We are in San Luis Tehuiloyocan, Mexico, and despite the Cholula government has tried to eliminate the reputation surrounding the Amoxcalli Library and its dark past, the entire town still knows the building as La Casa del Diablo (The Devil’s House) because of the artwork on its facade and the rumors the home was the site of satanic worship.
The images on the house date back to the 17th century and were created using a technique called “cracked stones”, that involved inserting volcanic stones into form figures to create different figures. Although it was a well-known technique throughout the region, it is possible no house embodies this art form more than the Devil’s House.
According to local legends, it’s believed there were actually two other houses decorated with the same technique. However, out of fear of the drawings, they were covered with cement and their exact positions were lost to history.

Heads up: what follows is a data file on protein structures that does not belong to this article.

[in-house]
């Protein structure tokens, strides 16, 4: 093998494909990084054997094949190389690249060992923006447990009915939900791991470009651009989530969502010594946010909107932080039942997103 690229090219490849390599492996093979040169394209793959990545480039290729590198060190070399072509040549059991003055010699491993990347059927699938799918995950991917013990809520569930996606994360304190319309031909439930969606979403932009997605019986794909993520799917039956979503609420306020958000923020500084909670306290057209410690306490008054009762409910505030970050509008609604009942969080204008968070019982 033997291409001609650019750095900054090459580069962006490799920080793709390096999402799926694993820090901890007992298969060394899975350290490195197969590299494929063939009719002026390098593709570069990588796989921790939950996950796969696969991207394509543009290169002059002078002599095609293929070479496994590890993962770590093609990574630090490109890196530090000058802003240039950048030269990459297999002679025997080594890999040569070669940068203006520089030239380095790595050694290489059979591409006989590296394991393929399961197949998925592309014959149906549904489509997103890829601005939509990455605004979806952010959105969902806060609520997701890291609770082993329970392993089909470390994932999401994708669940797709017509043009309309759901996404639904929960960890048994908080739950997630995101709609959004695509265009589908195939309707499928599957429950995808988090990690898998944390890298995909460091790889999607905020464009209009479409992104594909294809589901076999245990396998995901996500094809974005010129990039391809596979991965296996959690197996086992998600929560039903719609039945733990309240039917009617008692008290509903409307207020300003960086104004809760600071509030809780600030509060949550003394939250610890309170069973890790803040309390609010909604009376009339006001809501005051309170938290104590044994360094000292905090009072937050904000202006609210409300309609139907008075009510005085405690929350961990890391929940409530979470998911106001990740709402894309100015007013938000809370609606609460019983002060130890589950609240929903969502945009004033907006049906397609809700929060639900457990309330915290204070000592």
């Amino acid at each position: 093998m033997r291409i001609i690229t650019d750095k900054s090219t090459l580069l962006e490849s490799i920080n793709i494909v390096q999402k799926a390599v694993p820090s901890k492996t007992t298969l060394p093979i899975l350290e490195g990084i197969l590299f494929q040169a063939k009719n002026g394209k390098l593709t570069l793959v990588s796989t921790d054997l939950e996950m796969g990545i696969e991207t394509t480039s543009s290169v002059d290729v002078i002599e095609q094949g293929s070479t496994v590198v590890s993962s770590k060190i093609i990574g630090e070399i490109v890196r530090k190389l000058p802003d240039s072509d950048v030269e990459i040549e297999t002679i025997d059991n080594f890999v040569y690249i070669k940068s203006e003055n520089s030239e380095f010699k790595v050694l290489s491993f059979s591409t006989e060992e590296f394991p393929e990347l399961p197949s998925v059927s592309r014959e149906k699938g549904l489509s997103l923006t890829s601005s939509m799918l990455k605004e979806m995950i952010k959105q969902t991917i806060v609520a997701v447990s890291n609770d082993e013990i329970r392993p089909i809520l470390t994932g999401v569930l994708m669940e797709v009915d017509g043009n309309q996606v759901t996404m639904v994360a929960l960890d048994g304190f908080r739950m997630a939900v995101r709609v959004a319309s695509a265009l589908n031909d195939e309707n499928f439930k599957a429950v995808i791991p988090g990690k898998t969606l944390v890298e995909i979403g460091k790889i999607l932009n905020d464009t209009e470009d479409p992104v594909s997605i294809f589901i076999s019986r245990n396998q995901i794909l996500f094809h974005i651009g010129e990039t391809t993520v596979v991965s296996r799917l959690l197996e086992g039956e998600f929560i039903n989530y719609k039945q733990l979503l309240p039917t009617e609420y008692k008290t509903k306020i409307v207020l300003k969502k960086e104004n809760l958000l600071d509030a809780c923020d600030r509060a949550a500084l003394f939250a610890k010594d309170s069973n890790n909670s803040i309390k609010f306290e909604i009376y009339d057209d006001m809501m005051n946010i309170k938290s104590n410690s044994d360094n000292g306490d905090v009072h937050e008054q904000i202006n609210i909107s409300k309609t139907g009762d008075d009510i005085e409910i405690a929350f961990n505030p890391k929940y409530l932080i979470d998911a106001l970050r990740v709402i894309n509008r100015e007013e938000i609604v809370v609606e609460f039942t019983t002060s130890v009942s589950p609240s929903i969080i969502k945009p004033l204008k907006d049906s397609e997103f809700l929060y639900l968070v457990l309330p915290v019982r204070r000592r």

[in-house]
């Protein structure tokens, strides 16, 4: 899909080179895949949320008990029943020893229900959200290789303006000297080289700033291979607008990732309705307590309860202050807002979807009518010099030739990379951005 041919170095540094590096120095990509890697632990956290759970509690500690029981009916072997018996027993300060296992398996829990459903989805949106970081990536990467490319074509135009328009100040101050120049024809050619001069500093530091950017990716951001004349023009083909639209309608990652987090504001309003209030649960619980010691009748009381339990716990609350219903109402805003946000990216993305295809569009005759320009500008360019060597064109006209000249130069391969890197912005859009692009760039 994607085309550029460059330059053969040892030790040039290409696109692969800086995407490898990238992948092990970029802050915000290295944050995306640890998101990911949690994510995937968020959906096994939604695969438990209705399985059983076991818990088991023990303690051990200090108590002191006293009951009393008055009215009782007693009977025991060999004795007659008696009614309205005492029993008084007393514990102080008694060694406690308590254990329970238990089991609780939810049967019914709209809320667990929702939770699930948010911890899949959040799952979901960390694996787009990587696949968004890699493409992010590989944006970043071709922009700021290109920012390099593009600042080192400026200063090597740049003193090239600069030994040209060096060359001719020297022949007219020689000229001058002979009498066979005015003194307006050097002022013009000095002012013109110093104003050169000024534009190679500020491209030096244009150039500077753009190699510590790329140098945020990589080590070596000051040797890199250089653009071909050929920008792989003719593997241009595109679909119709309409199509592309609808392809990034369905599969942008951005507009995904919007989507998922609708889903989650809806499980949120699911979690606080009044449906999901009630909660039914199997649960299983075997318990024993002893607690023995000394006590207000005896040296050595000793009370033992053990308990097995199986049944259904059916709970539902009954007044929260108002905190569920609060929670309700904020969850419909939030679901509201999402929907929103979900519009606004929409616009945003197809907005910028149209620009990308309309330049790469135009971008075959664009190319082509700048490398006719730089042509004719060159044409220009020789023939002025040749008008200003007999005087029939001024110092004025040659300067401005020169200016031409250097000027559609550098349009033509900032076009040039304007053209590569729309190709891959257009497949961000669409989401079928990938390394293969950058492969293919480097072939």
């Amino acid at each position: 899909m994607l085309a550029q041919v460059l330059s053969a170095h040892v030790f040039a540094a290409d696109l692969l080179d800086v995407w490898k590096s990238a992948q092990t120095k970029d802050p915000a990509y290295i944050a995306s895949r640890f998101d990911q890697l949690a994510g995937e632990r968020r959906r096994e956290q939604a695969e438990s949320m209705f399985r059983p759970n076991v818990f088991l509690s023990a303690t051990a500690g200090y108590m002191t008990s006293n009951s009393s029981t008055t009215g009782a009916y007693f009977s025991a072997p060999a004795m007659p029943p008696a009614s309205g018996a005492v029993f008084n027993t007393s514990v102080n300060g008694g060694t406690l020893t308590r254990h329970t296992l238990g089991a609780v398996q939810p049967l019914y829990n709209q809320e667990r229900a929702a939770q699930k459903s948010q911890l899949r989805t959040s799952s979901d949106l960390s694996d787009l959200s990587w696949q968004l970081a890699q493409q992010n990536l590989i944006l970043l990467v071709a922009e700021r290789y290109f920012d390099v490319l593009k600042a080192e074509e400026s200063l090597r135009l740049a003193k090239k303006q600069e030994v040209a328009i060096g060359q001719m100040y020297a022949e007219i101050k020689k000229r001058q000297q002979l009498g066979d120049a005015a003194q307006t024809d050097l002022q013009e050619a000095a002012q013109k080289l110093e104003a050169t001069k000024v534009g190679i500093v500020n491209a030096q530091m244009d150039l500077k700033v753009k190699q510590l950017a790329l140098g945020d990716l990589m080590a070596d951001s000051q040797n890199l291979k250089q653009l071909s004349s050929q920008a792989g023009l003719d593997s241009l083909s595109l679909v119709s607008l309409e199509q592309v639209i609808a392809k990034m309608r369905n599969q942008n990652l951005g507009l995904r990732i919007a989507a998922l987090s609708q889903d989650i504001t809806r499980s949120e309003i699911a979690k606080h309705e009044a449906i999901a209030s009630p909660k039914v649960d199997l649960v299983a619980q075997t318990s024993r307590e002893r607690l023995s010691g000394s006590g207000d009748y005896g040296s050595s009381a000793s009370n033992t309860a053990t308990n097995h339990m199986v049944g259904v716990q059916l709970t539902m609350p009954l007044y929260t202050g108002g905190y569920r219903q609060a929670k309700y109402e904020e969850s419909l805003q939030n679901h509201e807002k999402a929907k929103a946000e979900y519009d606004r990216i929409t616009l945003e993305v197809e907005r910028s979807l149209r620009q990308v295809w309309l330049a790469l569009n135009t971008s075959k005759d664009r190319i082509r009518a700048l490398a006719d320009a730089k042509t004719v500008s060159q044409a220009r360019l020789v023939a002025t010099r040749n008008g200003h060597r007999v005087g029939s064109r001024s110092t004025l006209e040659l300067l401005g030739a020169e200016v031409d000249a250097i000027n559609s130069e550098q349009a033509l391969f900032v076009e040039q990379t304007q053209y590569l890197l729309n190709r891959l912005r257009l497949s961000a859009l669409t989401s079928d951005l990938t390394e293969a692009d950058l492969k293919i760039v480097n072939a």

A few of the images depict the Sun, double-headed eagles, and churches but there are also symbols referencing the Passion such as a crown of thorns, stairs, nails, and even the Veil of Veronica, with Jesus crying tears of blood. However, the most mysterious figures on the house are those guarding the door: near the entrance of the house are two monkeys with chicken legs, smiling with their tongues out while wearing ecclesiastical hats. In Christian iconography, the monkey has long been associated with greed, malice, and even the devil. The monkeys and other strange figures gave rise to legends that the courtyard of the house was used for demonic invocations and there have even been tales of human sacrifices, where victims were tossed into the courtyard well.
Mysteries surrounding the house survives still this day, even though there is little reliable information on the original use of the house or why similar drawings were created. The house currently functions as a library and cultural center. However, inhabitants of the region still have plenty of stories to tell about the Devil’s House.
Author’s notes: the library is typically open from 10:00 a.m. to 7:00 p.m., but despite this you may find it closed. If you go to the presidency palace (one block from the house), you can easily request access to view the inside.